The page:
Baby boom and aging, the two faces of India's population growth
India's population may have already surpassed China's; however, there are profound differences between city and country, north and south. The greatest concerns are stress on metropolitan infrastructures and job creation for young people.
Milan (AsiaNews) – Even before China recognised its demographic decline, the United Nations released demographic forecasts in July 2022 indicating that India’s population would overtake China’s this year.
Since 1960 India’s growth has been phenomenal, from 450 million to more than 1.4 billion today. Uneven and marked by a slight slowdown in recent years, the fertility rate dropped from 5.9 in 1960 to 2.24 in 2020, with a huge gap between rural and urban areas, and between northern and southern states.
Despite lower fertility, experts do not expect India to undergo the same demographic slump as China; on the contrary, the National Commission on Population expects the population to increase to 1.52 billion by 2036, while the United Nations sees 2064 as the peak year with 1.7 billion.
It is necessary to point out, however, that uncertainty surrounds data collection in India. The census takes place every 10 years, but the last one, in 2021, was postponed by the government to a later date. For this reason, many international observers believe that India may have already overtaken China.
What is certainty though is that India today has the highest number of births in the world, with 24 million newborns per year according to the UN.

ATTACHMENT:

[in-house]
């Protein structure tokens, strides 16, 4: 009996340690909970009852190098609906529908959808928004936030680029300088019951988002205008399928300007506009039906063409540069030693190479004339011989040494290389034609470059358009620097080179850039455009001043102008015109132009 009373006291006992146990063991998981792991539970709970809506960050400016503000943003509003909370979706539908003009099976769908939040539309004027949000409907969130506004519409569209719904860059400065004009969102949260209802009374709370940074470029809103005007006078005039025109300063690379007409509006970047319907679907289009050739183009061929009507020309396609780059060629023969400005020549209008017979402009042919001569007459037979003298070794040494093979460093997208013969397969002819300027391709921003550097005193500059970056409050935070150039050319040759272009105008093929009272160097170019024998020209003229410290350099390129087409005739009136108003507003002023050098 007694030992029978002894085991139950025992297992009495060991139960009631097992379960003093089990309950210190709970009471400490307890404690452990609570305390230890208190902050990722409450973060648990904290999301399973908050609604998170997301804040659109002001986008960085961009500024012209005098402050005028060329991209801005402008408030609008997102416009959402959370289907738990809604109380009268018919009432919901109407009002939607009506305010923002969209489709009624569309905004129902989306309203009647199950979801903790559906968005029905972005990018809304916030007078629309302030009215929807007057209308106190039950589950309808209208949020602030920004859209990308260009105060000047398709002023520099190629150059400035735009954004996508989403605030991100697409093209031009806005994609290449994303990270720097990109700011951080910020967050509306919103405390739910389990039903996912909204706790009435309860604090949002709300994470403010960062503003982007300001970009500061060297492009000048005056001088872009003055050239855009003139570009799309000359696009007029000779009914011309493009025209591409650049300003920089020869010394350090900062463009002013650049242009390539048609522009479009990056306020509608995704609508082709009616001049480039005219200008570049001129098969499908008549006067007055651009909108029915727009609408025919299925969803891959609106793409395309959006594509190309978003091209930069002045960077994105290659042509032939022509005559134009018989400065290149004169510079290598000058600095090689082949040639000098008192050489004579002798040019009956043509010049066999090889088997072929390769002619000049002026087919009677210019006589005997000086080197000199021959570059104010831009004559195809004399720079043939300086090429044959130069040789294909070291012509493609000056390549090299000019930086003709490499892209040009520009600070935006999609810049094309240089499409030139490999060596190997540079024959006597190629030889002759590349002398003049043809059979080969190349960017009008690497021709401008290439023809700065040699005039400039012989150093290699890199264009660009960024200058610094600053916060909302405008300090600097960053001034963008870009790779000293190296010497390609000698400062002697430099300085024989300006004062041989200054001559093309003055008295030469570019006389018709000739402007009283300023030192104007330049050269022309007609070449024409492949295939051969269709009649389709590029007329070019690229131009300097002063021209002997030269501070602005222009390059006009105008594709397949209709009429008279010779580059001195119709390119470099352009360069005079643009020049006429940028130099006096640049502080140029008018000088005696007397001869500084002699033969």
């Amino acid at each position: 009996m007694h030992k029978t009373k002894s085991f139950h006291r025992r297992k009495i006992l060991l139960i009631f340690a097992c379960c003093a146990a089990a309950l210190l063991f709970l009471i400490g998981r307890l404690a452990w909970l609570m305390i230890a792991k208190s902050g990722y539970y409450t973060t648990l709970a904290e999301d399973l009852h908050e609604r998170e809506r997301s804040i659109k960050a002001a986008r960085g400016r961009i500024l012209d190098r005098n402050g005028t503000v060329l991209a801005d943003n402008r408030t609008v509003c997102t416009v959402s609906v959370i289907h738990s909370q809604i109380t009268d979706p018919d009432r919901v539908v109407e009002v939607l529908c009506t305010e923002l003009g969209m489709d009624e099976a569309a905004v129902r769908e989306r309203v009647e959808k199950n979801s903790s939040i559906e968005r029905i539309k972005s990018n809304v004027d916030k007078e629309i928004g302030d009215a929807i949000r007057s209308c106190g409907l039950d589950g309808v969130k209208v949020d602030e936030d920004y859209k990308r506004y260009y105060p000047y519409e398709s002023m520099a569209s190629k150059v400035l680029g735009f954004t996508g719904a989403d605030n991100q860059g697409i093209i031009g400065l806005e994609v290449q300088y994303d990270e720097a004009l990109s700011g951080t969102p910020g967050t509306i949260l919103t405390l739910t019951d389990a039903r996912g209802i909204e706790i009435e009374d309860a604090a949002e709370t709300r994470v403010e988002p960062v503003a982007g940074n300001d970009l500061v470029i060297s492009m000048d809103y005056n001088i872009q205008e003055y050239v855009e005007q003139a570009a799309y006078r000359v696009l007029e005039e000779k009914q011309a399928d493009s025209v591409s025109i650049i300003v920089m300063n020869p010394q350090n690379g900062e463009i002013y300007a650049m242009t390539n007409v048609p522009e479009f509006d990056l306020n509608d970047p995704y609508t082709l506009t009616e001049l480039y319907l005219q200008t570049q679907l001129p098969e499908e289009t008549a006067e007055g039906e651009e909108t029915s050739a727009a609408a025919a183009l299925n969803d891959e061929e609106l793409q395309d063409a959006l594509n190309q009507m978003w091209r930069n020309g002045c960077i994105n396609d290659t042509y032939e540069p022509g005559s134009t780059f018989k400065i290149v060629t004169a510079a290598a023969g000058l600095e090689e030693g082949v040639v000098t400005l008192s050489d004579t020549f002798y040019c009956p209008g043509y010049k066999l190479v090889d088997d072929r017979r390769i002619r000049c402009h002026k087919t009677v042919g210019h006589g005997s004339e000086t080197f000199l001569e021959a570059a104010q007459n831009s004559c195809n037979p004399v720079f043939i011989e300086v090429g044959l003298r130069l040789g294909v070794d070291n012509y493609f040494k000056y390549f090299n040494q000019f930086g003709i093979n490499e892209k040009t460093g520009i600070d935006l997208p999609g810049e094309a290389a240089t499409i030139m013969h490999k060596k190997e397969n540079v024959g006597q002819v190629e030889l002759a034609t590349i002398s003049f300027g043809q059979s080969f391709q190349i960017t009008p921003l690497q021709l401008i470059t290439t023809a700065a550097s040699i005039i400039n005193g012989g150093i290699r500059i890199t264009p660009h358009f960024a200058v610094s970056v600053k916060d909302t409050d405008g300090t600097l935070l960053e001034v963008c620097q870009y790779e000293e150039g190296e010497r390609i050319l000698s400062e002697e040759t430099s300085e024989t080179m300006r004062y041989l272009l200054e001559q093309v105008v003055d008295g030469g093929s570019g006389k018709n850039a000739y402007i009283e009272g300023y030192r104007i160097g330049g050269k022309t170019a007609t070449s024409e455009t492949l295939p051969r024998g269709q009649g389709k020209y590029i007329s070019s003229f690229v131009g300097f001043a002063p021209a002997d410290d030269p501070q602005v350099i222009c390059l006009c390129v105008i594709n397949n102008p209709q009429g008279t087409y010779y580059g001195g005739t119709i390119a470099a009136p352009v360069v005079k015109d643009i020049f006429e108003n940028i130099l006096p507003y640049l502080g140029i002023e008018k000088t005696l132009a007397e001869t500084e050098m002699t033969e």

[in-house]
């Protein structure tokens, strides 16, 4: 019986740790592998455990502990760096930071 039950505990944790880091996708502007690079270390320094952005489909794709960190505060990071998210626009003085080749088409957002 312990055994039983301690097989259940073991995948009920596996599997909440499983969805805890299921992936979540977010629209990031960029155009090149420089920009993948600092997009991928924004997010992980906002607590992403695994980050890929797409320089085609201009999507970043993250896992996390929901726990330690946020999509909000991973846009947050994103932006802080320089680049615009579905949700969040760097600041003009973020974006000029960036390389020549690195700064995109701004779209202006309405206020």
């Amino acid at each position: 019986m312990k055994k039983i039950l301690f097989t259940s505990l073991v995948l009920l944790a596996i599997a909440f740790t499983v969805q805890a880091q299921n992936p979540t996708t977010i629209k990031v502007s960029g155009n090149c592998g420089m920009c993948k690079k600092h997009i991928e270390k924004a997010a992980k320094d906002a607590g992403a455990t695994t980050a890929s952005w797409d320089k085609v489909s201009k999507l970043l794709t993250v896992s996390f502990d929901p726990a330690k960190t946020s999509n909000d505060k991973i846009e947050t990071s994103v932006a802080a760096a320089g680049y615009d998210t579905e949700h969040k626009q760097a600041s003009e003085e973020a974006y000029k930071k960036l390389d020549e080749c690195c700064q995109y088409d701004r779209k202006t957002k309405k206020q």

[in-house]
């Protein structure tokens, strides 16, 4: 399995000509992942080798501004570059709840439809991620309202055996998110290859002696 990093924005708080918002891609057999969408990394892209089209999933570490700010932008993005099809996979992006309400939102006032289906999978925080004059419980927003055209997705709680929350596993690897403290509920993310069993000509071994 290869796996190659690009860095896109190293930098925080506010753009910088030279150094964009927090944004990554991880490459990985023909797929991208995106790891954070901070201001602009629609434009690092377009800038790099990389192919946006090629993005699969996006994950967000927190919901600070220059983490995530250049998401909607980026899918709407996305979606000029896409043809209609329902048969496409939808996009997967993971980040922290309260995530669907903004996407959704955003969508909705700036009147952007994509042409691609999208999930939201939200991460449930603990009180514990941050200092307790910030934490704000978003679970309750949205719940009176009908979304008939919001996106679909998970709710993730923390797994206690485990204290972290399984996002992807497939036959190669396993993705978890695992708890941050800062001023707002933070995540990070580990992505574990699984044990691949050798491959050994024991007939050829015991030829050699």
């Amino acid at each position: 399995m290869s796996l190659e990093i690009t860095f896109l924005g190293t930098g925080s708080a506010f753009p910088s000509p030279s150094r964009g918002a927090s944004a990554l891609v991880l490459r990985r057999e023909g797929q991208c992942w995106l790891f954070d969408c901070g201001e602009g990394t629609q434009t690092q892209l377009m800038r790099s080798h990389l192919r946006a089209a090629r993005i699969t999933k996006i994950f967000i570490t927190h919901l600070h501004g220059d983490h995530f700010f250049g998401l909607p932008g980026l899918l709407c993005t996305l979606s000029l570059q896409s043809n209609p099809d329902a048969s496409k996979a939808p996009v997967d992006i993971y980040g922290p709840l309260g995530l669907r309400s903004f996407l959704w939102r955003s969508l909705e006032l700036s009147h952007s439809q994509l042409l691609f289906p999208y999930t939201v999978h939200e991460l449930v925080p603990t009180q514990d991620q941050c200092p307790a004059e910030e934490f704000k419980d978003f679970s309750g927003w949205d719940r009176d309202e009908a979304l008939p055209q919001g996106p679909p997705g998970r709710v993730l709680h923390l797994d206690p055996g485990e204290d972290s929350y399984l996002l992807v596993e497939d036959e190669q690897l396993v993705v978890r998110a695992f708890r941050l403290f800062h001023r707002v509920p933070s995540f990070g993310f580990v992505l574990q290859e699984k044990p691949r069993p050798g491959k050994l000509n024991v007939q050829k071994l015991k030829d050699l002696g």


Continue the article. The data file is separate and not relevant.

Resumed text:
Compared to the past, more and more children are born in megacities like Mumbai, which has 22 million inhabitants, 40 per cent living in slums.
Migration to cities will be one of the factors shaping demographic trends in the coming years, placing urban infrastructures under unprecedented stress, even if, compared to rural areas, urban fertility rates are already falling.
Government data indicate that today about a third of India’s population lives in urban areas, rising to 40 per cent by 2030.
In big cities, women are already having fewer children than their rural counterparts, resulting in different fertility rates: 2.4 in the countryside compared to 1.7 in the cities (2017 data).
This gap is also regional. India’s north is still comparatively underdeveloped, while the south is richer, more progressive and with slower population growth.
According to some observers, India may even be facing a baby boom and an aging population all at once: It is estimated that over the next 15 years, people in the southern state of Tamil Nadu will be on average 12 years older than their counterpart in Bihar.
Over the coming decade, one third of the population increase will be driven by just two northern states, Bihar and Uttar Pradesh.
In Bihar, a woman still gives birth to three or more children, with population stability, defined by a fertility rate of 2.1, expected only in 2039, a level that Kerala, one of the most developed states in the country, reached in 1998.
What everyone is asking is whether the Indian government will be able to cope with the challenges posed by such fast and unequal growth. The median age in India is 28.4 years, while female participation in the labour force was only 19 per cent in 2021.
Youth unemployment stands at 23 per cent, a percentage that translates into huge numbers. In Uttar Pradesh, for example, where the median age is 20 years, 3.4 million unemployed are under 25.
To absorb young workers into the labour market, India needs to create at least 90 million non-agricultural jobs (a sector in which 45 per cent of the population is engaged) by 2030.
The coming decades therefore present a great opportunity for the Indian economy, but if the Indian government fails to deal with the problems related to such rapid and uneven growth, the Indian population boom risks turning into a catastrophe.
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